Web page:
- अनुक्रोश (pity)
- मान (arrogance)
Sulabha then makes a wonderful observation – “During the course of a discussion, when the speaker, the listener, and the words spoken agree with one another without conflict, then the meaning comes out clearly.” (MB 12.308.91)
In the Bhagavad-Gita, Krishna gives a holistic view of right expression by saying, “Speaking words that are truthful, pleasant, beneficial, and not causing distress or anxiety, as well as the study and recitation of scriptures – this is austerity of speech.” (BG 17.15)
The great law-giver and seer Manu goes on to say that one must speak words that are both truthful and gentle – neither gentle words that are false nor harsh words that are true. (Manusmrti 4.138)
The great poet Bharavi says in his magnum opus (Kiratarjuniya 11.38) that speech should, in essence, evoke serenity, cheerfulness, and positive energy.
Basically, the people of ancient India believed that Truth was sacred. So the Word was to be used to utter the truth and to take us closer to the truth. Intellectual integrity was of the highest importance.
In our quest from ignorance to the truth, we start out with bias. Each of us has our biases and stereotypes; these are often based on flimsy evidence. The next stage of refinement is opinion. Having thought about the subject at hand, we come up with our views and impressions; this doesn’t require deep study, only cursory analysis and logic. Further refinement leads to perspective. When we examine the available facts and look at the different sides of the argument, we take an informed stance on the subject; after much toiling we construct our worldview. The final stage before we reach the truth is vision. Not only do we examine all the facts from the different sides but also internalise the various ideas, thus developing a holistic vision. We become clear about what our assumptions are, what the facts are, what constitute our analyses, and finally, what the purpose of the study is. It is interesting to note the importance that Kautilya gives to आन्वीक्षिकी (anvikshiki), ‘reasoning’ in the Arthashastra (1.2).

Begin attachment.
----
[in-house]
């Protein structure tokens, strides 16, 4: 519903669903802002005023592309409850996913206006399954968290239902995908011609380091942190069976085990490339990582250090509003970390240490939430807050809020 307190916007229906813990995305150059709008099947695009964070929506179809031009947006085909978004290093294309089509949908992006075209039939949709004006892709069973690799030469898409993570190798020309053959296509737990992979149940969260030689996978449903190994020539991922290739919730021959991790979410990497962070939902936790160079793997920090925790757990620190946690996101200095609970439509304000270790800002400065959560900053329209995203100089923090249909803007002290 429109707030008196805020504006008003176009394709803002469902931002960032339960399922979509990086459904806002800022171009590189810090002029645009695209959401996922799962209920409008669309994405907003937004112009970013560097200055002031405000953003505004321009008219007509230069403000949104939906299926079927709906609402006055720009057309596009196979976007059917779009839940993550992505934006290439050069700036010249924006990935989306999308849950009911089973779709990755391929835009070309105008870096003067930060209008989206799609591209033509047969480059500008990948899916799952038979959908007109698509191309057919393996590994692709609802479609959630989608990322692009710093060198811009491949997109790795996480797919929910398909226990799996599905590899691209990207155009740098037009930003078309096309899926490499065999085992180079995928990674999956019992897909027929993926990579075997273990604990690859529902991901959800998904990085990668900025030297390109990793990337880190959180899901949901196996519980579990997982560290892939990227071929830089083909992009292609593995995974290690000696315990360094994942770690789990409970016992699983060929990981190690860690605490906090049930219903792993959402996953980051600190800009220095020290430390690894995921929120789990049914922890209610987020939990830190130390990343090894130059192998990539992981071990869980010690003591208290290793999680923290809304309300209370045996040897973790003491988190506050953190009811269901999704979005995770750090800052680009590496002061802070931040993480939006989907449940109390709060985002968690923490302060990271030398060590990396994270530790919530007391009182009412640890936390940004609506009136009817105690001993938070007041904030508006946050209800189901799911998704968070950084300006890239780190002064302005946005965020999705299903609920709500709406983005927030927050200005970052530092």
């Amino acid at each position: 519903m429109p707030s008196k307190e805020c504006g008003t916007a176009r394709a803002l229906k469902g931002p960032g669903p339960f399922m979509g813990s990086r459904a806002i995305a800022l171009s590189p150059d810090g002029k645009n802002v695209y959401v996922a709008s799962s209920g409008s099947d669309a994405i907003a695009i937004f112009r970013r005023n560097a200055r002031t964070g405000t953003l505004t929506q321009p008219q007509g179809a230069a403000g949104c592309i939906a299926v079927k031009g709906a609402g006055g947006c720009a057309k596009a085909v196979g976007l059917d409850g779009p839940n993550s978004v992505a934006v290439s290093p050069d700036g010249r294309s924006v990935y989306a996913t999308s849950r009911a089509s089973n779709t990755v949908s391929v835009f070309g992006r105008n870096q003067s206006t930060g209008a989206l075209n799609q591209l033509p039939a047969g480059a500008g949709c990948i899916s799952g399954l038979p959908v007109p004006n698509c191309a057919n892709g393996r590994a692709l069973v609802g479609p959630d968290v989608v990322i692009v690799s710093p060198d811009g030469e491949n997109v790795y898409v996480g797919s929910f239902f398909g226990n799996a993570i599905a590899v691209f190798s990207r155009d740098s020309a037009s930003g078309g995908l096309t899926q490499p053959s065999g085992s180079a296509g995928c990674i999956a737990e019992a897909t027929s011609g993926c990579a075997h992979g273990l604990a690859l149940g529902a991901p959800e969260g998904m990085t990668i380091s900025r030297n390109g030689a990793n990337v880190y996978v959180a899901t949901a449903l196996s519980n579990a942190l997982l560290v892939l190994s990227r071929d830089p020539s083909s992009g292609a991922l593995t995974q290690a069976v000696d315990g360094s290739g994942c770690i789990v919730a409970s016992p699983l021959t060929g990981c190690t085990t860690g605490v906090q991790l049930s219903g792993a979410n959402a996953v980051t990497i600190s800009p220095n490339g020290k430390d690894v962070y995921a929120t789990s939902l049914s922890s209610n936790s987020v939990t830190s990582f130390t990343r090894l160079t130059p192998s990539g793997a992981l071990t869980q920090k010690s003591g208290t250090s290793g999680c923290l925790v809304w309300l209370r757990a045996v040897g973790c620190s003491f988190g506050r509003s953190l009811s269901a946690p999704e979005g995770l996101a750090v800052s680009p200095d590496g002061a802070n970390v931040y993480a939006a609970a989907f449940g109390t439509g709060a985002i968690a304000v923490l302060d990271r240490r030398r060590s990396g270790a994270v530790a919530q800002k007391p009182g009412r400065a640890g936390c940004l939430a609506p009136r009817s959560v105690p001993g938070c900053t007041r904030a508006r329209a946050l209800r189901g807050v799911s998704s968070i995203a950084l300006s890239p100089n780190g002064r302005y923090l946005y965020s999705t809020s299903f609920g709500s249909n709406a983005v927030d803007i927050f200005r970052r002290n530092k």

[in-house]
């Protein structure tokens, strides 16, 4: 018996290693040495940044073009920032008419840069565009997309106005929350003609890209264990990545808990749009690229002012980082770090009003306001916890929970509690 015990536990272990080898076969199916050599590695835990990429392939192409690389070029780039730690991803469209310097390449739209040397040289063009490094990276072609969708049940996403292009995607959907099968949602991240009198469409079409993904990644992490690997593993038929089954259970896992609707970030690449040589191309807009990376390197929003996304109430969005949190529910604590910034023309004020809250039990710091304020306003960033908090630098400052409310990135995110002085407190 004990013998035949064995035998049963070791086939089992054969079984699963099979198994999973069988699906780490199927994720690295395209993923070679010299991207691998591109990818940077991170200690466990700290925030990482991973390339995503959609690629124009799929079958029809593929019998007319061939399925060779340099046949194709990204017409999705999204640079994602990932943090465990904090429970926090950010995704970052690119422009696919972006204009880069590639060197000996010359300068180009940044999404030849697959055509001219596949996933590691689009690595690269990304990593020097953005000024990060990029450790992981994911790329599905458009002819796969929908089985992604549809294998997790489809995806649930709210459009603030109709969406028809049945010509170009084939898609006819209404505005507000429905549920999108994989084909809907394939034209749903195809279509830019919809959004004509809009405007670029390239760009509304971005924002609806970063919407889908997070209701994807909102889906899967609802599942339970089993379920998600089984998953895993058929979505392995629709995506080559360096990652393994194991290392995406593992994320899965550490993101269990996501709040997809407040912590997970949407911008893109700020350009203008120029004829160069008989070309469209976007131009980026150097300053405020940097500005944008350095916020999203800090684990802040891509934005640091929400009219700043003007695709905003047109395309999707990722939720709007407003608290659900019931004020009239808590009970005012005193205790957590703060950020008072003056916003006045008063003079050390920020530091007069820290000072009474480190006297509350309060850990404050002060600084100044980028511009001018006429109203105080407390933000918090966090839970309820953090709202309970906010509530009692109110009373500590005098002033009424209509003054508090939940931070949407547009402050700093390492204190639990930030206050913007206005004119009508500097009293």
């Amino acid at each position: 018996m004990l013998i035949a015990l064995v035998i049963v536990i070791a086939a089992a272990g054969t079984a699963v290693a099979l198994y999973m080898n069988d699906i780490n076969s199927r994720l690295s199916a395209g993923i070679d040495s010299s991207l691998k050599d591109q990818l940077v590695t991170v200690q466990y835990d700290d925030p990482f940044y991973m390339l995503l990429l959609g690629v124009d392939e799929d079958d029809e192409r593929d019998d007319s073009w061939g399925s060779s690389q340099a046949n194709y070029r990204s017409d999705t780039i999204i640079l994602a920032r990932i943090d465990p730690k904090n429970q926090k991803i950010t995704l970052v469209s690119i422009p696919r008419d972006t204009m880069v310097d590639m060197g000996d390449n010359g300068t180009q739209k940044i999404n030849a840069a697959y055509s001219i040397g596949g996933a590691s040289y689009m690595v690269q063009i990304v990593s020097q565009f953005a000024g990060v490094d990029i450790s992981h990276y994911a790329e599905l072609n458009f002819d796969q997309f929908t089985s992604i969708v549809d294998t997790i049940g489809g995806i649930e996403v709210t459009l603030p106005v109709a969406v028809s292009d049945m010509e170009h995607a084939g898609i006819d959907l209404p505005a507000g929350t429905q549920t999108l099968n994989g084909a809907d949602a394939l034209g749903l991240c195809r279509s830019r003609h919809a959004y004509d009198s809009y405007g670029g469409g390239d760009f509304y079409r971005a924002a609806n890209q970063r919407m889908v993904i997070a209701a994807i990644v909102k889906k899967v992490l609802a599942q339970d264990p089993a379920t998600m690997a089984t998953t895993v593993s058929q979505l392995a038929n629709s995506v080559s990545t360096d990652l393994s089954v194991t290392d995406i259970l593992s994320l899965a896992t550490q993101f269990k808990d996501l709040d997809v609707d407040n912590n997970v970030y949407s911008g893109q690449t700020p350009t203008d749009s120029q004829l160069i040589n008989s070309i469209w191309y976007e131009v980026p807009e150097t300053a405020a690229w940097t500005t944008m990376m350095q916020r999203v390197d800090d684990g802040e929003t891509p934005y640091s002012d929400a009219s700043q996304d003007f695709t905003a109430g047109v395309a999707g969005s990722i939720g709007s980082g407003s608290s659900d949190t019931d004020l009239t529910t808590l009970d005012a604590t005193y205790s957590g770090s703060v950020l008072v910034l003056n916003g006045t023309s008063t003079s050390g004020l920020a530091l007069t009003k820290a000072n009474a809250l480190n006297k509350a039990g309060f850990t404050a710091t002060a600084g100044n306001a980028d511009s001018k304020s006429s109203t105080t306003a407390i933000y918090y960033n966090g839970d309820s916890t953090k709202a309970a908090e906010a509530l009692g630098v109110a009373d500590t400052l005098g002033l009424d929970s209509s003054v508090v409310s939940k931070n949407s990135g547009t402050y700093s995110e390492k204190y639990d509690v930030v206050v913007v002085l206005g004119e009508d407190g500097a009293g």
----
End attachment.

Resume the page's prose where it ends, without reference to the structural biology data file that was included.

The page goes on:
A useful framework to have while embarking on a discussion is found in the अनुबन्ध चतुष्टय (anubandha catushtaya), ‘the four bindings’ that Sadananda Yogendra Sarasvati puts forth (Vedantasara 1.5) for the study of Vedanta, which can be easily applied to discussions in general:
- अधिकारि (adhikari) – one who is qualified to study or speak about a subject
- विषय (vishaya) – the subject matter; the scope of the discussion
- सम्बन्ध (sambandha) – the connection of the adhikari to the vishaya
- प्रयोजन (prayojana) – the purpose of the discussion
Some of the biggest gaffes in today’s debates are because one or more of these four criteria aren’t taken into consideration.
Perhaps the most systematic exposition on the subject of discussions and debates is found in the Nyaya school, one of the six classical schools of Indian philosophy. The sage and philosopher Akshapada Gautama wrote the Nyaya Sutra, which is the earliest text of this school. He starts off (Nyaya Sutra 1.1.1) with listing out the sixteen padarthas, ‘categories’ that leads to success in attaining knowledge and goes on to explain them in the succeeding verses (NS 1.1.2-41, 1.2.1-20) –